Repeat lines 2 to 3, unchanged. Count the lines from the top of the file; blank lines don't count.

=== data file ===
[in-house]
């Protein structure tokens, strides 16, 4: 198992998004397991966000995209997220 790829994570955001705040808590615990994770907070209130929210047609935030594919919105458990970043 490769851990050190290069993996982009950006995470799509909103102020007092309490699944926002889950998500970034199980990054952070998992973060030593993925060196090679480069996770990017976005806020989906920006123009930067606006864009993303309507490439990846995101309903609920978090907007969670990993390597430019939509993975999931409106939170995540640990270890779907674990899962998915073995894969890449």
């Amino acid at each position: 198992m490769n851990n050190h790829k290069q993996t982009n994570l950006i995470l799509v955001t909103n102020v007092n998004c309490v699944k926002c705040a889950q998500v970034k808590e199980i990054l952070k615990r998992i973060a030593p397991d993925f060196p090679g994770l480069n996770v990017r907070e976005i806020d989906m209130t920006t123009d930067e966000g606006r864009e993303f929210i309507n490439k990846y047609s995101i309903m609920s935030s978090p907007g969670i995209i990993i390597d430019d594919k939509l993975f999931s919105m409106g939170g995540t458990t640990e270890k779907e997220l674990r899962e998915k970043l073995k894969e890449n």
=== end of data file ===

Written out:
């Protein structure tokens, strides 16, 4: 198992998004397991966000995209997220 790829994570955001705040808590615990994770907070209130929210047609935030594919919105458990970043 490769851990050190290069993996982009950006995470799509909103102020007092309490699944926002889950998500970034199980990054952070998992973060030593993925060196090679480069996770990017976005806020989906920006123009930067606006864009993303309507490439990846995101309903609920978090907007969670990993390597430019939509993975999931409106939170995540640990270890779907674990899962998915073995894969890449």
């Amino acid at each position: 198992m490769n851990n050190h790829k290069q993996t982009n994570l950006i995470l799509v955001t909103n102020v007092n998004c309490v699944k926002c705040a889950q998500v970034k808590e199980i990054l952070k615990r998992i973060a030593p397991d993925f060196p090679g994770l480069n996770v990017r907070e976005i806020d989906m209130t920006t123009d930067e966000g606006r864009e993303f929210i309507n490439k990846y047609s995101i309903m609920s935030s978090p907007g969670i995209i990993i390597d430019d594919k939509l993975f999931s919105m409106g939170g995540t458990t640990e270890k779907e997220l674990r899962e998915k970043l073995k894969e890449n």